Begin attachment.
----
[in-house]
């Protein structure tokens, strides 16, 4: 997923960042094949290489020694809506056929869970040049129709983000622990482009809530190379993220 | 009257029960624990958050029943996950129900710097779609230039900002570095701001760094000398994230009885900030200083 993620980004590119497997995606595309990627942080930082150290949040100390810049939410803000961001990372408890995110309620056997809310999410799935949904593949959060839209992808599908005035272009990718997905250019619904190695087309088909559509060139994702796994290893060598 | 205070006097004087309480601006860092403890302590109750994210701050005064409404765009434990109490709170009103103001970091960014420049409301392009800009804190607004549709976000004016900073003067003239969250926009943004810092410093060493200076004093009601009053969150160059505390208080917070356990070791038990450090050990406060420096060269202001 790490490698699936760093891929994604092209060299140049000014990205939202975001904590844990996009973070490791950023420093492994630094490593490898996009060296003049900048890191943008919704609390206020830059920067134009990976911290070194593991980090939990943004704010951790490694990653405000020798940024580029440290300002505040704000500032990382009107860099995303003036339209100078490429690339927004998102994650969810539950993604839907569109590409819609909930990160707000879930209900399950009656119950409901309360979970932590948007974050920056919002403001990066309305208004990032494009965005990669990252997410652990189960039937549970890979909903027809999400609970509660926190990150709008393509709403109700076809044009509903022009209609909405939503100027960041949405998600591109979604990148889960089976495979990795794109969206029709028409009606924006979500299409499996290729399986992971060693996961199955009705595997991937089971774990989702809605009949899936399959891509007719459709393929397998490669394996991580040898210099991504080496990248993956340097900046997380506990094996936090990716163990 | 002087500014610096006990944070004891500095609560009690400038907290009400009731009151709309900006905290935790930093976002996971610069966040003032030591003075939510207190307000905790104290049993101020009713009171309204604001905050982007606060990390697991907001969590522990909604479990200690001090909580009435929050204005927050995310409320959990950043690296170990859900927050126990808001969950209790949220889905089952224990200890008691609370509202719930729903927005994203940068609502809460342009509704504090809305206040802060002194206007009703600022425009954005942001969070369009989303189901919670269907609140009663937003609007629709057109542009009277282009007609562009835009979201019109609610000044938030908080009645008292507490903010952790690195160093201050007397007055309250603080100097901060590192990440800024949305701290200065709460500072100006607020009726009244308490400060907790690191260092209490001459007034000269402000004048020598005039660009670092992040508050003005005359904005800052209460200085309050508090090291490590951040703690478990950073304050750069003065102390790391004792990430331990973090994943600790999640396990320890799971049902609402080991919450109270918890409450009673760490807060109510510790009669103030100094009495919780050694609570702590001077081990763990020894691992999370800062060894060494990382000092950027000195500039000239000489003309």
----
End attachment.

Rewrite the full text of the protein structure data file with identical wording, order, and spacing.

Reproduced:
[in-house]
């Protein structure tokens, strides 16, 4: 997923960042094949290489020694809506056929869970040049129709983000622990482009809530190379993220 | 009257029960624990958050029943996950129900710097779609230039900002570095701001760094000398994230009885900030200083 993620980004590119497997995606595309990627942080930082150290949040100390810049939410803000961001990372408890995110309620056997809310999410799935949904593949959060839209992808599908005035272009990718997905250019619904190695087309088909559509060139994702796994290893060598 | 205070006097004087309480601006860092403890302590109750994210701050005064409404765009434990109490709170009103103001970091960014420049409301392009800009804190607004549709976000004016900073003067003239969250926009943004810092410093060493200076004093009601009053969150160059505390208080917070356990070791038990450090050990406060420096060269202001 790490490698699936760093891929994604092209060299140049000014990205939202975001904590844990996009973070490791950023420093492994630094490593490898996009060296003049900048890191943008919704609390206020830059920067134009990976911290070194593991980090939990943004704010951790490694990653405000020798940024580029440290300002505040704000500032990382009107860099995303003036339209100078490429690339927004998102994650969810539950993604839907569109590409819609909930990160707000879930209900399950009656119950409901309360979970932590948007974050920056919002403001990066309305208004990032494009965005990669990252997410652990189960039937549970890979909903027809999400609970509660926190990150709008393509709403109700076809044009509903022009209609909405939503100027960041949405998600591109979604990148889960089976495979990795794109969206029709028409009606924006979500299409499996290729399986992971060693996961199955009705595997991937089971774990989702809605009949899936399959891509007719459709393929397998490669394996991580040898210099991504080496990248993956340097900046997380506990094996936090990716163990 | 002087500014610096006990944070004891500095609560009690400038907290009400009731009151709309900006905290935790930093976002996971610069966040003032030591003075939510207190307000905790104290049993101020009713009171309204604001905050982007606060990390697991907001969590522990909604479990200690001090909580009435929050204005927050995310409320959990950043690296170990859900927050126990808001969950209790949220889905089952224990200890008691609370509202719930729903927005994203940068609502809460342009509704504090809305206040802060002194206007009703600022425009954005942001969070369009989303189901919670269907609140009663937003609007629709057109542009009277282009007609562009835009979201019109609610000044938030908080009645008292507490903010952790690195160093201050007397007055309250603080100097901060590192990440800024949305701290200065709460500072100006607020009726009244308490400060907790690191260092209490001459007034000269402000004048020598005039660009670092992040508050003005005359904005800052209460200085309050508090090291490590951040703690478990950073304050750069003065102390790391004792990430331990973090994943600790999640396990320890799971049902609402080991919450109270918890409450009673760490807060109510510790009669103030100094009495919780050694609570702590001077081990763990020894691992999370800062060894060494990382000092950027000195500039000239000489003309």